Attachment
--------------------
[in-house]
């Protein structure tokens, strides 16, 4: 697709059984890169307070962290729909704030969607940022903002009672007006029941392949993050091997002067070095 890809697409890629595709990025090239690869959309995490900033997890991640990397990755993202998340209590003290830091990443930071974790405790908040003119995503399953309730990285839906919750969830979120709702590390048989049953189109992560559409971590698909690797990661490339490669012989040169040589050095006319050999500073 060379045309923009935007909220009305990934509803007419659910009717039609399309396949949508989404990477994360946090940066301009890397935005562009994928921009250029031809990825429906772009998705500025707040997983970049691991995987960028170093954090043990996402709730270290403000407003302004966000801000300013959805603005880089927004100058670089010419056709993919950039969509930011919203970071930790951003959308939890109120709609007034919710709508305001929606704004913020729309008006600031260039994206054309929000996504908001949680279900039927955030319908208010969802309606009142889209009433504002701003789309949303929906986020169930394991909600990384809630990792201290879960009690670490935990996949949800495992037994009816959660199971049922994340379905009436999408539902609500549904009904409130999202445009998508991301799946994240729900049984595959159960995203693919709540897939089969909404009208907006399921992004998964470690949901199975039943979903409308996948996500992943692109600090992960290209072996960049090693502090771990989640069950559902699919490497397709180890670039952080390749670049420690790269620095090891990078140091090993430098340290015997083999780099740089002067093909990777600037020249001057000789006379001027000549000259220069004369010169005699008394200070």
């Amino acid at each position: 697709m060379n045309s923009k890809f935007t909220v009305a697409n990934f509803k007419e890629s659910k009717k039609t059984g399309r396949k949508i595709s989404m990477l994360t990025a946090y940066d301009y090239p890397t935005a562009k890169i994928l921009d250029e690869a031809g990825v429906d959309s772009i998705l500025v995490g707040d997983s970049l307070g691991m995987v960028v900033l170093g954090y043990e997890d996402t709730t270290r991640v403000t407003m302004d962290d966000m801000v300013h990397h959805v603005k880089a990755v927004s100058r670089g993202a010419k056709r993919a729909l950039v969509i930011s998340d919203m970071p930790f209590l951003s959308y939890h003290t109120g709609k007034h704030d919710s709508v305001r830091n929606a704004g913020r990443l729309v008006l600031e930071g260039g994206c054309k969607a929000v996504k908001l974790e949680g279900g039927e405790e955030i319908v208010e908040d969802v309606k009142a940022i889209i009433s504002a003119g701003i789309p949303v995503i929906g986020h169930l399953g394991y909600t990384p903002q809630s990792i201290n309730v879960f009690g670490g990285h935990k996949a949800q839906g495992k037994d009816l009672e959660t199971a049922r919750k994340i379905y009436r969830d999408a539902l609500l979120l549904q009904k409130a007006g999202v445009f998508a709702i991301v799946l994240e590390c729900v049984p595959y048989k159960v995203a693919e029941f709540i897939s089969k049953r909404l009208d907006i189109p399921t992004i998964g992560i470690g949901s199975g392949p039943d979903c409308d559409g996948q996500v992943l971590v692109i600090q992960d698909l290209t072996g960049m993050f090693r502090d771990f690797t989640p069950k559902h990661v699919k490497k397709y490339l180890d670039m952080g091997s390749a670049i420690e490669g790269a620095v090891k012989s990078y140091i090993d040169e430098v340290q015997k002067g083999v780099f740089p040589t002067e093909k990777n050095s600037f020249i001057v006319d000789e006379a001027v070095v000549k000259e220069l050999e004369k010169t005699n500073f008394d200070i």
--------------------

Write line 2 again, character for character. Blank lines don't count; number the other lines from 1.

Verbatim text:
């Protein structure tokens, strides 16, 4: 697709059984890169307070962290729909704030969607940022903002009672007006029941392949993050091997002067070095 890809697409890629595709990025090239690869959309995490900033997890991640990397990755993202998340209590003290830091990443930071974790405790908040003119995503399953309730990285839906919750969830979120709702590390048989049953189109992560559409971590698909690797990661490339490669012989040169040589050095006319050999500073 060379045309923009935007909220009305990934509803007419659910009717039609399309396949949508989404990477994360946090940066301009890397935005562009994928921009250029031809990825429906772009998705500025707040997983970049691991995987960028170093954090043990996402709730270290403000407003302004966000801000300013959805603005880089927004100058670089010419056709993919950039969509930011919203970071930790951003959308939890109120709609007034919710709508305001929606704004913020729309008006600031260039994206054309929000996504908001949680279900039927955030319908208010969802309606009142889209009433504002701003789309949303929906986020169930394991909600990384809630990792201290879960009690670490935990996949949800495992037994009816959660199971049922994340379905009436999408539902609500549904009904409130999202445009998508991301799946994240729900049984595959159960995203693919709540897939089969909404009208907006399921992004998964470690949901199975039943979903409308996948996500992943692109600090992960290209072996960049090693502090771990989640069950559902699919490497397709180890670039952080390749670049420690790269620095090891990078140091090993430098340290015997083999780099740089002067093909990777600037020249001057000789006379001027000549000259220069004369010169005699008394200070």